But when the Levites were slow in coming forward at the return from Babylon, 341 only under Zerubbabel as contrasted with 4,289 priests (Ezr 2:36-58) and none under Ezra until especially called (Ezr 8:15,17,20), the Nethinim became more conspicuous, 392 under Zerubbabel, 220 under Ezra, "all expressed by name," registered after the Levites (1Ch 9:2) and admitted to join the covenant (Ne 10:28, compare De 29:11). (See LEVITES.) Exempted from taxation by Artaxerxes (Ezr 7:24). Ophel and the Levite cities were their dwelling place, and they had their own rulers (Ezr 2:70; Ne 11:21). Josephus (B.J. ii. 17, section 6) mentions "a feast of carrying wood", xylophoria, in which all the people brought wood for the sacrifices of the year, probably relieving the Nethinim; its beginning may be traced in Ne 10:34.

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The word is a late form of a passive participle n?th

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Name, signifying 'given, devoted ones,' applied to those who assisted the Levites in the service of the tabernacle and the temple. The name does not occur until 1Ch 9:2, and afterwards in Ezra and Nehemiah. The Gibeonites were made "hewers of wood and drawers of water for the congregation and for the altar." Jos 9:27. These are not mentioned after 2 Samuel, so that they and their descendants may have been the 'Nethinim.' It does not appear that God appointed them, as He did the Levites, but 'David and the princes' appointed them 'for the service of the Levites.' Ezr 8:20. Some of the Midianite captives were also given to the Levites. Nu 31:46-47. After the return from exile the Nethinim are called the 'ministers of this house of God.' They were, along with the priests and Levites, exempt from 'toll, tribute, or custom.' Ezr 7:24. A list of them is given in Ezr 2:43-54; Ne 7:46-56,60; 10:28; etc.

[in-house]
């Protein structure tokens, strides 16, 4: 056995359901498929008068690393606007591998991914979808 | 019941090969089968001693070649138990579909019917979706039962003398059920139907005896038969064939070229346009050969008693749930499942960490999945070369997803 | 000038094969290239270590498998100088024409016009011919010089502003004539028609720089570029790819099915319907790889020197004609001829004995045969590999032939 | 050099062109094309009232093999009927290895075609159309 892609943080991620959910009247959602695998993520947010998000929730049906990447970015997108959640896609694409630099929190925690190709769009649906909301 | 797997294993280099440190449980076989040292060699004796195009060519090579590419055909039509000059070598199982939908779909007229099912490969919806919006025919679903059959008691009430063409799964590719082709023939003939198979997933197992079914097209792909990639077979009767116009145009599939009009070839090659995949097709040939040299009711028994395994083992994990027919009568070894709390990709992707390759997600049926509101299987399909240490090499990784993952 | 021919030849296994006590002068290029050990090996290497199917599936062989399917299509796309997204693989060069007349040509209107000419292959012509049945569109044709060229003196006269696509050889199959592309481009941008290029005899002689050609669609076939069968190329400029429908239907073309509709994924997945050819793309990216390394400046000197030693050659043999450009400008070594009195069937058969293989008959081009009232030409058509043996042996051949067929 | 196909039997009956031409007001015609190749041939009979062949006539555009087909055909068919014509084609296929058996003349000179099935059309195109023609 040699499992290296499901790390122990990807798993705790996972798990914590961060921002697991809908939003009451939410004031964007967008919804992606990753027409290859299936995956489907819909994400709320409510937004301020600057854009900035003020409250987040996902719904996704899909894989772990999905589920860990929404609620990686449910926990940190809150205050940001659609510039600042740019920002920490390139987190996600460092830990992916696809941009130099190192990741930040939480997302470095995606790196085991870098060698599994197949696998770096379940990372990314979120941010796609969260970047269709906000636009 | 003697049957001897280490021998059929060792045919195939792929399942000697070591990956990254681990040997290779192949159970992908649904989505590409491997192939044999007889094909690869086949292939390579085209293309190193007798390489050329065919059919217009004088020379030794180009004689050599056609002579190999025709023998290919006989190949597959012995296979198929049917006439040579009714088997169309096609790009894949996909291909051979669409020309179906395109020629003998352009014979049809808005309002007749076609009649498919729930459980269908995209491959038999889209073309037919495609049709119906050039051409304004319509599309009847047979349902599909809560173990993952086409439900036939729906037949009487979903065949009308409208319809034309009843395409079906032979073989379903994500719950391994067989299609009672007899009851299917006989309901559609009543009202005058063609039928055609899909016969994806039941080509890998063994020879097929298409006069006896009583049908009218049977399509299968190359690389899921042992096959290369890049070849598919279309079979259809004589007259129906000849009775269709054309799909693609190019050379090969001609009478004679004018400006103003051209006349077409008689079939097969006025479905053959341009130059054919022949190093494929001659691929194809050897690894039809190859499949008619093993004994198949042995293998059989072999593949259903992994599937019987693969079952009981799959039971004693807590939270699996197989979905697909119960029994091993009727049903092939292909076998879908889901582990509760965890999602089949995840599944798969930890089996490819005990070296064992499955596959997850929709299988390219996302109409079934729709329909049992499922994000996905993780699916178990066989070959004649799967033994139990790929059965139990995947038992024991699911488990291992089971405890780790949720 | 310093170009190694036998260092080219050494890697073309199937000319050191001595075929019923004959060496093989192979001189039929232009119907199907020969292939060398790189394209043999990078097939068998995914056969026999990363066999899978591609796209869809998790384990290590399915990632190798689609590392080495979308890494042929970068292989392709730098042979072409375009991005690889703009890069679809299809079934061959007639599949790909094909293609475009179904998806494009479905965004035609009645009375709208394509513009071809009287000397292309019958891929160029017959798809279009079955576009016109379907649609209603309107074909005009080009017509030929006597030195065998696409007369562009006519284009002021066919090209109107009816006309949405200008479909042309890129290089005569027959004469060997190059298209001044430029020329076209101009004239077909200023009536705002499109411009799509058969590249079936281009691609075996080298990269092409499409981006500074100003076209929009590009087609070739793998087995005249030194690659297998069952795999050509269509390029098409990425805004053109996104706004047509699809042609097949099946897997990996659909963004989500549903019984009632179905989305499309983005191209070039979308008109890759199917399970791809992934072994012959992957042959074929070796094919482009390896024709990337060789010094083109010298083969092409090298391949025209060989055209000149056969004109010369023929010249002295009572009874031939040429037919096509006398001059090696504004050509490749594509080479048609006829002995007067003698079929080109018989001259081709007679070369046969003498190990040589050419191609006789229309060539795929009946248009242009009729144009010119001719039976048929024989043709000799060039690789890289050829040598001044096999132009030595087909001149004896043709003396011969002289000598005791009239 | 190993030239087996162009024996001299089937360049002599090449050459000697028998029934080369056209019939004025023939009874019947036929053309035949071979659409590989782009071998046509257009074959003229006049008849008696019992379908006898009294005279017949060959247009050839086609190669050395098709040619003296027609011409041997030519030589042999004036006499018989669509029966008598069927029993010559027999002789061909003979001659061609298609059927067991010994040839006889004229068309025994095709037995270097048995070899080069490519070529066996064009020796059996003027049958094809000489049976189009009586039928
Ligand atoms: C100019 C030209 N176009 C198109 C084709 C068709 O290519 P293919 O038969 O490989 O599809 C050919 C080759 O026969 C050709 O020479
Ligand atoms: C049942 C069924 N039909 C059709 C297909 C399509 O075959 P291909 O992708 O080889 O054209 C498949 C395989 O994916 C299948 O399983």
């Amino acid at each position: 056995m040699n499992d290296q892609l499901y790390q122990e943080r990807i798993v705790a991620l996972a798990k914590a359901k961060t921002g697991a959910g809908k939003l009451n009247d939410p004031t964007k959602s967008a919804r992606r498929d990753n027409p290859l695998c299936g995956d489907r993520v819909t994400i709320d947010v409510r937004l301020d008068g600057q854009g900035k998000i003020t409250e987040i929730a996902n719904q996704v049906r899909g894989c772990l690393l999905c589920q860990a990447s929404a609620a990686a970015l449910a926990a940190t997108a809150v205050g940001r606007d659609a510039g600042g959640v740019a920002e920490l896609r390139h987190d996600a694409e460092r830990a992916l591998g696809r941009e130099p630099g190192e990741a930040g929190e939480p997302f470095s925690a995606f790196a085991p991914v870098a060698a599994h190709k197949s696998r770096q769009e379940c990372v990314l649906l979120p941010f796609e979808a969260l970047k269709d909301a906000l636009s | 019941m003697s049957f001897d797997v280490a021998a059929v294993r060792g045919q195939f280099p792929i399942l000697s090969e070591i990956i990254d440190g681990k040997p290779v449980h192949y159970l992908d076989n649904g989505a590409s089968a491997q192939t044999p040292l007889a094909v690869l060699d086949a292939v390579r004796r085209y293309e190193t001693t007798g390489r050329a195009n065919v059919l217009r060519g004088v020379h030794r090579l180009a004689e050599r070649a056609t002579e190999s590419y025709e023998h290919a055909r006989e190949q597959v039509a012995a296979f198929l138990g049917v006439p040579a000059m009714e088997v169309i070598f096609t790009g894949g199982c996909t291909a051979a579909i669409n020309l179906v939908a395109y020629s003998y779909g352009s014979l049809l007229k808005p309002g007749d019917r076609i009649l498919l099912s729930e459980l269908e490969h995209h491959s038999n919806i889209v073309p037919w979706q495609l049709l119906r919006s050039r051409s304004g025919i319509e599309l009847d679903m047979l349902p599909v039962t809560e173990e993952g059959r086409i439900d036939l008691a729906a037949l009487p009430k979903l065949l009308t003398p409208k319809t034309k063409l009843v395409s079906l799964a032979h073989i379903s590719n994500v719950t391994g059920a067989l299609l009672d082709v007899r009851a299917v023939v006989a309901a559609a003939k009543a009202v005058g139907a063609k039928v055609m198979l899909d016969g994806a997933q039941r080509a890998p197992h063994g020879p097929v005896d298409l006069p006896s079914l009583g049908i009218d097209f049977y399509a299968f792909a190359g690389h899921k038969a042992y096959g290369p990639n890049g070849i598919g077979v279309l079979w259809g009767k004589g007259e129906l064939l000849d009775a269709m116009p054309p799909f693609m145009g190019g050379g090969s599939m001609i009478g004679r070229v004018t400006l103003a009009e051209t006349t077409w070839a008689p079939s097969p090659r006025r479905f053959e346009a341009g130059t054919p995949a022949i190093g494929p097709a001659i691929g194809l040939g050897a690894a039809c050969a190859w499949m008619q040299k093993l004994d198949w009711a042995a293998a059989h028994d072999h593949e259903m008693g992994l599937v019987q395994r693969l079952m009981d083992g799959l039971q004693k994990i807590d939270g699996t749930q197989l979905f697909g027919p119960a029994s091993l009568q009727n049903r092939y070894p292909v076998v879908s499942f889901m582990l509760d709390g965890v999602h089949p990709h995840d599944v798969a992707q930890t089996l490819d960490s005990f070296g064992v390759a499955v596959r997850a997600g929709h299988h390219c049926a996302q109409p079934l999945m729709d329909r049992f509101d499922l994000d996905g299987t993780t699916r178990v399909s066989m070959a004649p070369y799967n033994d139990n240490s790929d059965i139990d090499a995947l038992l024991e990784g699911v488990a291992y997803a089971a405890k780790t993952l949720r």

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(given, dedicated), As applied specifically to a distinct body of men connected with the services of the temple, this name first meets us in the later books of the Old Testament-- in 1 Chronicles, Ezra and Nehemiah, The word and the ideas embodied in it may, however, be traced to a much earlier period. As derived from the verb nathan, i.e. give, set apart, dedicate, it was applied to those who were pointed to the liturgical offices of the tabernacle. We must not forget that the Levites were given to Aaron and his sons, i.e. to the priests as an order, and were accordingly the first Nethinim.

Nu 3:9; 8:19

At first they were the only attendants, and their work must have been laborious enough. The first conquests, however, brought them their share of the captive slaves of the Midianites and 320 were given to them as having charge of the tabernacle,

Nu 31:47

while 32 only were assigned specially to the priests. This disposition to devolve the more laborious offices of their ritual upon slaves of another race showed itself again in the treatment of the Gibeonites. No addition to the number thus employed pears to have been mad ring the period of the judges, and they continued to be known by their own name as the Gibeonites. Either the massacre at Nob had involved the Gibeonites as well as the priests,

1Sa 22:19

or else they had fallen victims to some other outburst of Saul's fury; and though there were survivors,

2Sa 21:2

the number was likely to be quite inadequate for the greater stateliness of the new worship at Jerusalem. It is to this period accordingly that the origin of the class bearing this name may be traced. The Nethinim were those "whom David and the princes appointed (Heb. gave) for the service of the Levites."

Ezr 8:20

At this time the Nethinim probably lived within the precincts of the temple, doing its rougher work and so enabling the Levites to take a higher position as the religious representatives and instructors of the people. The example set by David was followed by his successor.